By Kay Boatner
This past Sunday was a significant day for me. No, not because of the freezing temperatures or because the New York Giants joined the New England Patriots as this year’s competitors in the Super Bowl.
On Sunday, someone called me ma’am.
This may not seem like a big deal, but if you know me, you know that I felt over the hill at 17. I almost had a panic attack when I left my teenage years behind at 20. I still hesitate to tell people my age now because 21 sounds so old.
I love a cocktail as much as the next person, but showing my I.D. at bars and restaurants doesn’t give me the same thrill as it does other recently legal drinkers. It just reminds me that all of the fun age milestones have come and gone (goodbye 18 and 21) and only the scary ones remain (over the hill at 40 and senior citizen status at 55).
My friends have all assured me that 21 is not ancient, I have no wrinkles, and false teeth are nowhere in my immediate future. But what do they know? They’re all months older than me – of course I seem young to them. They’re practically elderly. They’ll be moving into their Florida retirement home any day now.
My trip to Wal-Mart this Sunday further reminded me that my youth is rapidly slipping away. I was waiting in line to buy some food at the check-out counter when the tired looking high-school kid behind the counter rang up my items. Then he told me the price.
“That’ll be $45.52. How would you like to pay for that, ma’am?”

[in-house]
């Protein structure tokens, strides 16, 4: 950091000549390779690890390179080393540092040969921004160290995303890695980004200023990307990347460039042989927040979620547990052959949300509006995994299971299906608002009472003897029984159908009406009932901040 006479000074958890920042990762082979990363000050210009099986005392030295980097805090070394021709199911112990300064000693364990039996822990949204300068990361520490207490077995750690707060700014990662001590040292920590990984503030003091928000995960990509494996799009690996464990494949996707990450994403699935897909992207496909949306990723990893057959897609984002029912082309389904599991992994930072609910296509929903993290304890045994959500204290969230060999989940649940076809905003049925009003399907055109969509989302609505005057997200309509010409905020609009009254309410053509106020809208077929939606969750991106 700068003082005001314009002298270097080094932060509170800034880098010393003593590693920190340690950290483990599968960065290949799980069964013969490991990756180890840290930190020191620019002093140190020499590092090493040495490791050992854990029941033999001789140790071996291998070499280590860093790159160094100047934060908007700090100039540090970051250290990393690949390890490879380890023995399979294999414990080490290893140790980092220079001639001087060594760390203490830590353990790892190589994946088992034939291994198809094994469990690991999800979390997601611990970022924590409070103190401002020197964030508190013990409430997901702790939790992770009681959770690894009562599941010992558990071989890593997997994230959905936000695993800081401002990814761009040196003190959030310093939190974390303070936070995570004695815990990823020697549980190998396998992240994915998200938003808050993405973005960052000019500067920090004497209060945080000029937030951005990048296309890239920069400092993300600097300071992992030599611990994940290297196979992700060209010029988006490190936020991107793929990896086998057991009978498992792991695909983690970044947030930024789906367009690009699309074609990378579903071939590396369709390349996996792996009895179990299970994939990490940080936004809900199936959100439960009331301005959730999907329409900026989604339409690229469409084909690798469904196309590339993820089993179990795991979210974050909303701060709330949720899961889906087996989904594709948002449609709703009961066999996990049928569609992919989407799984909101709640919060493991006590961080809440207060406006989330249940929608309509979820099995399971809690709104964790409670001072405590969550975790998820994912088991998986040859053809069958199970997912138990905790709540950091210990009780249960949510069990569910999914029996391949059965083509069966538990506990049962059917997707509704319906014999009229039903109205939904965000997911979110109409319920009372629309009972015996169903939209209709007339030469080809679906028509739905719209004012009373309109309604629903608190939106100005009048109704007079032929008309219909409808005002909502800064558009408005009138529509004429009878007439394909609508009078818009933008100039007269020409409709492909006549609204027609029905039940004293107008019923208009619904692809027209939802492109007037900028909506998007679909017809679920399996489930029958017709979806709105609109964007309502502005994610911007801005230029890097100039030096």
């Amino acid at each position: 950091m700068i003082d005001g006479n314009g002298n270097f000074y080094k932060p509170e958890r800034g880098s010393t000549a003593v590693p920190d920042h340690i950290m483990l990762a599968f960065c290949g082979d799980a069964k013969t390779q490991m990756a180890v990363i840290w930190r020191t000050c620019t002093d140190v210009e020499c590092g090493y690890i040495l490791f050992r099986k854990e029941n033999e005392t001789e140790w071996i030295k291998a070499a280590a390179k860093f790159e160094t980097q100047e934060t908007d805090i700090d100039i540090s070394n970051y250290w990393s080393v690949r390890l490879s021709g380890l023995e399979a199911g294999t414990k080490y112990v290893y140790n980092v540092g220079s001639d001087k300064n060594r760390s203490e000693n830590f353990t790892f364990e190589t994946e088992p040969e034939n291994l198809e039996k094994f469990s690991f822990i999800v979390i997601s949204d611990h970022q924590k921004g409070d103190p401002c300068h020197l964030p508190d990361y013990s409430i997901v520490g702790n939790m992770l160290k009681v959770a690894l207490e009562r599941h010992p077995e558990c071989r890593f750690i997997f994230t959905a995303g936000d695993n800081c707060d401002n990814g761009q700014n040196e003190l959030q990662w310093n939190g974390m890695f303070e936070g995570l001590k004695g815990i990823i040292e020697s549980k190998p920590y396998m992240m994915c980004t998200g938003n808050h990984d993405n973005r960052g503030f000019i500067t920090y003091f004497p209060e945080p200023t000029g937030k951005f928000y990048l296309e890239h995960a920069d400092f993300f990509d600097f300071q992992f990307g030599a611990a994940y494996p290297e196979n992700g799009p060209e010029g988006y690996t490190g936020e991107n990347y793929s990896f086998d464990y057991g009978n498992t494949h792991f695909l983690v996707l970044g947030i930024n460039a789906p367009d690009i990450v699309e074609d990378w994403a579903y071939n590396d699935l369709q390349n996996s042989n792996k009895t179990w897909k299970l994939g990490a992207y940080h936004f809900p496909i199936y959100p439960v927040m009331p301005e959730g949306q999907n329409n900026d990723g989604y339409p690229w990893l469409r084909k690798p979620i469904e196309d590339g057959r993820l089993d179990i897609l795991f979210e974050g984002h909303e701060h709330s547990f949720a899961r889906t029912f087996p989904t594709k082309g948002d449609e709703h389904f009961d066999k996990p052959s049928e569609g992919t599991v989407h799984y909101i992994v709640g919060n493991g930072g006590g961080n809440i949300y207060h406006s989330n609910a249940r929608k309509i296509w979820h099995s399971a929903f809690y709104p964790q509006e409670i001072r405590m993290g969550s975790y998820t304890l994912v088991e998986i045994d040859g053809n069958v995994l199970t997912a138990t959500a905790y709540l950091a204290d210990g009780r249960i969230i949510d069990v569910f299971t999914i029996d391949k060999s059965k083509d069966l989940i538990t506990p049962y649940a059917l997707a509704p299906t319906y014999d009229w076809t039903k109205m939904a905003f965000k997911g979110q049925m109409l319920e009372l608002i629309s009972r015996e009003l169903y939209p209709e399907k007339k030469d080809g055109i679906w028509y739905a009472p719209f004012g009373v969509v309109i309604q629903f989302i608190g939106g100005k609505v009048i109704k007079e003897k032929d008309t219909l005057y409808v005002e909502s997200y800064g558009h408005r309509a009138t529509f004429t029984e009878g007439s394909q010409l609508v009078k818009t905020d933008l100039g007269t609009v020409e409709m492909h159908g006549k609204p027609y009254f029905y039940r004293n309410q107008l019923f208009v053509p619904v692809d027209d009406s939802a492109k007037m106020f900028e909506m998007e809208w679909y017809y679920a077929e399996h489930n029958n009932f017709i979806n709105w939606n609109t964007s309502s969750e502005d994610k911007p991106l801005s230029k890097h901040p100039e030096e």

Ma’am? Really? It’s not like I was wearing an afghan sweater or loading up on Depends. I had on a UMW sweatshirt and was buying boxes of strawberry Pop-Tarts – how much more collegiate could I get?
But I guess to the kid with braces wearing the Japanese anime shirt, I was more Golden Girl than Gilmore Girl. A college senior probably did seem old to him – I know I thought the same thing when I was taking Introduction to Algebra.
I know that one “ma’am” is not the end of the world – merely a sign that it’s crumbling. When I’m moved from the kid’s table to the parent’s table during our family holiday dinners, that’s when I’ll know it’s all over.
With only one semester left in my undergraduate education, I suppose that it’s time that I embrace the fact that I’m almost a full-fledged adult. I’m no longer going to be able to rely on my parent’s for rent or medical insurance or gas money or any of the other perks that I took for granted these past several years.
But since I do have a couple more months left until I graduate, I plan to keep eating those Pop-Tarts and enjoying my (almost) free apartment.
Until May, Wal-Mart boy can keep his “ma’am” to himself.
By Kay Boatner